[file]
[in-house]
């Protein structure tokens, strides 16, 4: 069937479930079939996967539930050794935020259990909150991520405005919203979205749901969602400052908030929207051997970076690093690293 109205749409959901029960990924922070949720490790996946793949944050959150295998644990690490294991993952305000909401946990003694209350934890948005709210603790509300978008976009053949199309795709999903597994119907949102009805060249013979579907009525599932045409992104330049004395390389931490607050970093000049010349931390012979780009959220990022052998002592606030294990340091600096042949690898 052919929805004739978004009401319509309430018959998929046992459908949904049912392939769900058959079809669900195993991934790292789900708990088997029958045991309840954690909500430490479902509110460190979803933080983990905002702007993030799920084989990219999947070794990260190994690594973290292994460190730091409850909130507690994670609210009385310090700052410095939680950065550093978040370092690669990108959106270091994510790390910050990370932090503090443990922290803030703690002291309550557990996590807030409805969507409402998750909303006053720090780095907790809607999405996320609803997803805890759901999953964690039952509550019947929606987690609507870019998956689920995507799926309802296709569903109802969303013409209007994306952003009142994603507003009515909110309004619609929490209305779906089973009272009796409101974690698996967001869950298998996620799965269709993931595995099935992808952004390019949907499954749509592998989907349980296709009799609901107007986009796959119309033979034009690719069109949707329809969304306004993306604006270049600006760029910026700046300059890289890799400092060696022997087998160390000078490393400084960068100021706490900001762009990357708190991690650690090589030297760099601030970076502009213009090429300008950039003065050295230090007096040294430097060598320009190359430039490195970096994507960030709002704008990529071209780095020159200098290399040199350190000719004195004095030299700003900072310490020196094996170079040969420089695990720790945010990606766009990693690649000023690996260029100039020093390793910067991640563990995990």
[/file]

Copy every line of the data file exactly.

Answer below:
[in-house]
């Protein structure tokens, strides 16, 4: 069937479930079939996967539930050794935020259990909150991520405005919203979205749901969602400052908030929207051997970076690093690293 109205749409959901029960990924922070949720490790996946793949944050959150295998644990690490294991993952305000909401946990003694209350934890948005709210603790509300978008976009053949199309795709999903597994119907949102009805060249013979579907009525599932045409992104330049004395390389931490607050970093000049010349931390012979780009959220990022052998002592606030294990340091600096042949690898 052919929805004739978004009401319509309430018959998929046992459908949904049912392939769900058959079809669900195993991934790292789900708990088997029958045991309840954690909500430490479902509110460190979803933080983990905002702007993030799920084989990219999947070794990260190994690594973290292994460190730091409850909130507690994670609210009385310090700052410095939680950065550093978040370092690669990108959106270091994510790390910050990370932090503090443990922290803030703690002291309550557990996590807030409805969507409402998750909303006053720090780095907790809607999405996320609803997803805890759901999953964690039952509550019947929606987690609507870019998956689920995507799926309802296709569903109802969303013409209007994306952003009142994603507003009515909110309004619609929490209305779906089973009272009796409101974690698996967001869950298998996620799965269709993931595995099935992808952004390019949907499954749509592998989907349980296709009799609901107007986009796959119309033979034009690719069109949707329809969304306004993306604006270049600006760029910026700046300059890289890799400092060696022997087998160390000078490393400084960068100021706490900001762009990357708190991690650690090589030297760099601030970076502009213009090429300008950039003065050295230090007096040294430097060598320009190359430039490195970096994507960030709002704008990529071209780095020159200098290399040199350190000719004195004095030299700003900072310490020196094996170079040969420089695990720790945010990606766009990693690649000023690996260029100039020093390793910067991640563990995990």